We avoid flame polishing where possible , however most of our acrylic is laser cut , thus it already has a beautiful polished edge cos of the laser.
If you can buff an edge , like square cut panels , its a lot better and you get a slightly better finish (however rounding is a big problem and you need various grades of polishes and buffs and its real dirty and really risky with small parts and powerful buffs), obviously if its a complex shape buffing is not always possible. When we do flame polish stuff , we anneal it after , IE heat it up to under deformation point and let it cool slowly , this removes stresses.
Its really pretty easy to do and doesnt require any major investment in machinery, just practice.
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Post Thu Jul 03, 2003 7:47 am

Thanks for your detailed reply Rodney,
I've got quite a few offcuts from my suppliers bin of various thicknesses and clear/ coloured pieces. It's something I'd like to learn so I will practice on these off cuts and let you know how I go. The signs I'm looking at doing are small, only 300mm x 180mm of 4.5mm cast clear acrylic.

Cheers

Lee
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Post Thu Jul 03, 2003 8:50 am

Leeroy,

With all due respect to Rodneys post I think he's made flame polishing sound a lot more daunting than it actually is. I saw Rodneys award / trophy that he made and can understand that he probably requires near perfect results but for standard acrylic signs flame polishing is quite straight forward.

Although we now use one of awltechs flame polishing units we managed for a few years on the most basic kit which comprised of butane gas canister, air canister and a simple pencil torch.

Using 5 or 6mm cast acrylic with a 20 gauge nozzle in the torch, we achieved very good results. It does depend on the quality of the cut of the material because you will never get rid of deep saw marks or chips. We've found that getting a good neat cut on the marerial is also important because if the protective film is intact with no raggy edges you can flame polish with the film on - which obviously protects the acrylic against the flare marks you can get if your not carefull. This is a technique which allows us to polish frosted acrylic aswell, which is very unforgiving as far as the flare marks are concerned.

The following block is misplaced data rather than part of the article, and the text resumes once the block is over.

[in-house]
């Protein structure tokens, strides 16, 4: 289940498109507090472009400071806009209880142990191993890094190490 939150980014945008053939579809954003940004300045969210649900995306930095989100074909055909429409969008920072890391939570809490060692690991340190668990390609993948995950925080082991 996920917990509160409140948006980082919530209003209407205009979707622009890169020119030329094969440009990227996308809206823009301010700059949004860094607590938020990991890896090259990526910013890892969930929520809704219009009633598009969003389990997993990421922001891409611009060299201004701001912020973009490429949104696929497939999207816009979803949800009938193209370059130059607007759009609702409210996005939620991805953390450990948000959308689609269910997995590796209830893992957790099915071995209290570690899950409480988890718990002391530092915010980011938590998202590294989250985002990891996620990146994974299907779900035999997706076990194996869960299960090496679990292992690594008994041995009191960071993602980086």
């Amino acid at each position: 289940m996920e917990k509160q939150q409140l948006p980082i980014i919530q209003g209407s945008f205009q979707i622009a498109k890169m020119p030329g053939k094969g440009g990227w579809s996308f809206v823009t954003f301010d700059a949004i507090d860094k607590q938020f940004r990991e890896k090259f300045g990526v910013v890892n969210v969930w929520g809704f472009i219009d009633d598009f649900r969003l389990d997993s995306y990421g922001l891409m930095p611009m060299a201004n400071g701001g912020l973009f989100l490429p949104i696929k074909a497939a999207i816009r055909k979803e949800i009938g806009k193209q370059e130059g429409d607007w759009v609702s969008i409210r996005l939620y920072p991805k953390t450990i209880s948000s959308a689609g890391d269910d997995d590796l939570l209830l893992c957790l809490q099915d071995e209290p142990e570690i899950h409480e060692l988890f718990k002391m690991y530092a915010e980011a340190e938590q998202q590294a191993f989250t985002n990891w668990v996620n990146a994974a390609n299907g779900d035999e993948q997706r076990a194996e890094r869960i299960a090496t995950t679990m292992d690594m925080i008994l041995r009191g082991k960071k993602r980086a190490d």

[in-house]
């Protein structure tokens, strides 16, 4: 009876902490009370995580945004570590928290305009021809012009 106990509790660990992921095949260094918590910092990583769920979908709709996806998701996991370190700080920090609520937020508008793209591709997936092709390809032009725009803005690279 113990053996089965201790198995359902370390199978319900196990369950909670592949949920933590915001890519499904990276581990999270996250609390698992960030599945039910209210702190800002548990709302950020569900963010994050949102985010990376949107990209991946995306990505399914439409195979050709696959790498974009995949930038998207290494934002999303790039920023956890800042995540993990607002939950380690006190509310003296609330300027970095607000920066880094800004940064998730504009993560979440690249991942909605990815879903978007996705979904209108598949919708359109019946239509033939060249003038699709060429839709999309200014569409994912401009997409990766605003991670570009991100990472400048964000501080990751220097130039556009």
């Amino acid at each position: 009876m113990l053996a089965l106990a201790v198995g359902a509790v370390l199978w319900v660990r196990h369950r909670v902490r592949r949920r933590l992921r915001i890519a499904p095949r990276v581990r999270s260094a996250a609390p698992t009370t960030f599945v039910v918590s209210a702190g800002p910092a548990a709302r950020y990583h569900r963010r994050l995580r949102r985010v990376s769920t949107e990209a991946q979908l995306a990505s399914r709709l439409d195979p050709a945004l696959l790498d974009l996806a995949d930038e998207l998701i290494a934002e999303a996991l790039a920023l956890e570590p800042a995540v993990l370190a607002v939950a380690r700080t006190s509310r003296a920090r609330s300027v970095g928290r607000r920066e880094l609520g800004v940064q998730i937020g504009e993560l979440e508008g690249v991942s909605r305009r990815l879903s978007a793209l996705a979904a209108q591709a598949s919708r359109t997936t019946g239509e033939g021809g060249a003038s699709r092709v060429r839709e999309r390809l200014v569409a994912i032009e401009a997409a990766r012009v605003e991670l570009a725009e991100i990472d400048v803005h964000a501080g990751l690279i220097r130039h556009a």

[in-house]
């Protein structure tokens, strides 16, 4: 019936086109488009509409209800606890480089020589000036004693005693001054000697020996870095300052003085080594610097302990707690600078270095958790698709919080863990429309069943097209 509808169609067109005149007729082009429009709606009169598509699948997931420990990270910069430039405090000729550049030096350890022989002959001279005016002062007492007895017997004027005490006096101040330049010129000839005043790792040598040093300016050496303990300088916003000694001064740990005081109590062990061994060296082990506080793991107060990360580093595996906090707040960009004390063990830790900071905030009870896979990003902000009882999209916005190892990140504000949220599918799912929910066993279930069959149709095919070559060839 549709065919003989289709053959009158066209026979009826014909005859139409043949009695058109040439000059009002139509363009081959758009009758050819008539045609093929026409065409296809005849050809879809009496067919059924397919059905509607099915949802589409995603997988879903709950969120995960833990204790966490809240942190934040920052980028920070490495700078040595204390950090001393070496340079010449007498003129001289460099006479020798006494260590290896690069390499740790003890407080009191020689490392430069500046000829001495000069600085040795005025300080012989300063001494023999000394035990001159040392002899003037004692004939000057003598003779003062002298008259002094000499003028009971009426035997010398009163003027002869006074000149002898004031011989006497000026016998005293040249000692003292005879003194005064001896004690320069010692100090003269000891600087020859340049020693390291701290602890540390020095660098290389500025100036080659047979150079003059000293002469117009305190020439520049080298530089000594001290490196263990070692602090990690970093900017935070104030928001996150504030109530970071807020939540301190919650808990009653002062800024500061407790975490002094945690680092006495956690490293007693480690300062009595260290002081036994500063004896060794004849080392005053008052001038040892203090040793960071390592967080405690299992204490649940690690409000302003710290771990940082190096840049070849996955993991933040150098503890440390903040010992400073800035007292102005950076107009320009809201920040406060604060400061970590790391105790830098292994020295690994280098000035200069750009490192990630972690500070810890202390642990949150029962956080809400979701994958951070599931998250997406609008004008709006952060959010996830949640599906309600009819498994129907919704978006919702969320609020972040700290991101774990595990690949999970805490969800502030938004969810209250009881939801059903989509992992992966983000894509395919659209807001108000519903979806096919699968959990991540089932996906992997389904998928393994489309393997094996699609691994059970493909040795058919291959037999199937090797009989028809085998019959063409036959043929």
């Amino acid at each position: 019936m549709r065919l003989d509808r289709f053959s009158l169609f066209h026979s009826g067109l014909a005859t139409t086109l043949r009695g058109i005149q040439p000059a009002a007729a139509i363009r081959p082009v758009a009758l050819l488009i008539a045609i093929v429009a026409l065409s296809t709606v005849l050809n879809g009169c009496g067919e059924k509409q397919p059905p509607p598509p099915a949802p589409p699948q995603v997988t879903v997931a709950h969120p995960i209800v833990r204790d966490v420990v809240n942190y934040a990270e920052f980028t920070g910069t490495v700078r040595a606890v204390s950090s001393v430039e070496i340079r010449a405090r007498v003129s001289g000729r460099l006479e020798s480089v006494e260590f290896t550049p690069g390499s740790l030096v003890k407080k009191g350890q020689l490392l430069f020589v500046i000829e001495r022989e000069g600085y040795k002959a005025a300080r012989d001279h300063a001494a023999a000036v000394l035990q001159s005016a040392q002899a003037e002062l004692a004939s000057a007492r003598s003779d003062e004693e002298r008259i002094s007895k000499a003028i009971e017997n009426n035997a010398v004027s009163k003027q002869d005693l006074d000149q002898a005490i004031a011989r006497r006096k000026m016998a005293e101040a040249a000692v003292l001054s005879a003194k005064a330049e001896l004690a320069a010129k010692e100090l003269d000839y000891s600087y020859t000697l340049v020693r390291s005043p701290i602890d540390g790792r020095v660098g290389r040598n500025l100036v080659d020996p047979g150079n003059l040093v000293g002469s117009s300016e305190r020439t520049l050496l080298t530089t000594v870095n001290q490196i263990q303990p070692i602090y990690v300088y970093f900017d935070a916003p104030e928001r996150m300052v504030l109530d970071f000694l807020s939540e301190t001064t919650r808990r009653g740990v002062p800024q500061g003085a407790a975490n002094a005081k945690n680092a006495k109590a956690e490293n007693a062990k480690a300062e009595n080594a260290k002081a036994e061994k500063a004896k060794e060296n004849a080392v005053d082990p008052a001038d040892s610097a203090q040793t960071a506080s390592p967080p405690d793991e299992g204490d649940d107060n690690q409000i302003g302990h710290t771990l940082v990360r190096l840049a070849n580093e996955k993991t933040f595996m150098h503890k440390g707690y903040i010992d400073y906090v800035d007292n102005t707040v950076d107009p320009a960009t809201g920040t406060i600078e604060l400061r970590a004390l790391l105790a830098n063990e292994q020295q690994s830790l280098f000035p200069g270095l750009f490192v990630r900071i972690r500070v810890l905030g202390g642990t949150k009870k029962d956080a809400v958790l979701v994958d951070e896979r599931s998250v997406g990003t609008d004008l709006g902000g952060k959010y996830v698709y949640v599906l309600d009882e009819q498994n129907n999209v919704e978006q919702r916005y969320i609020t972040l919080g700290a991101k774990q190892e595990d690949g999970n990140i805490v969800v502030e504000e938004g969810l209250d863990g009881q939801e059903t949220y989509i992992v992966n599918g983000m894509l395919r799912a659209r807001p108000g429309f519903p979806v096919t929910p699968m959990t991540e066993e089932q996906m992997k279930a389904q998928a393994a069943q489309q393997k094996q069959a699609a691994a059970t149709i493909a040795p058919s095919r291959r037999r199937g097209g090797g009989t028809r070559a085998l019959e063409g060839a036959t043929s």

I personally think flame polishing transforms a simple acrylic sign alltough we diamond polish aswell which gives excellent results on straight edges we have to rely on the flame polisher for curves and other odd shapes

I think you'll be surprised how easy it is to get good results.




Best of luck,

Glenn
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Post Thu Jul 03, 2003 9:13 am

Hey Glenn,

After Rodney's reply, I thought "why not..." I went out and got a butane / mapp torch and gave it a crack. I was really impressed with the results straight away. I'm getting a small distortion about 2mm into the acrylic. I'll go in tomorrow and get a sharper flame which hopefully fix it.

I can see what you say about Rodneys post. Man that guy does some excellent finishing to his jobs, the finish I'm looking for is not to his standards.

Rodney, if you put as much thought and time into your jobs as you do into your posts...You must have some very happy customers. Thanks heaps guys...I'm having a ball playing with this gear.

Still melting stuff...Lee
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Post Thu Jul 03, 2003 10:20 am

I agree with both

Rodney has a wealth of experience in his field and i think will be an asset to the UKSG. However, a small critism, i think he has a large company with all the kit for every angle of signmaking. Not everyone has this. I like his posts because we have the kit and his advice we try or know.

What you should do is follow his advice but use the old adage. KEEP IT SIMPLE STUPID (KISS). A perfect finish like rods may not be required for some jobs. A simple gas blow torch will do a great job and will cost a £10 inc gas. Just play with offcuts and see what YOU think.

As signmakers we are normally over critical. We notice things that customers dont. This doesnt mean lower your standards, it means dont over stress yourself.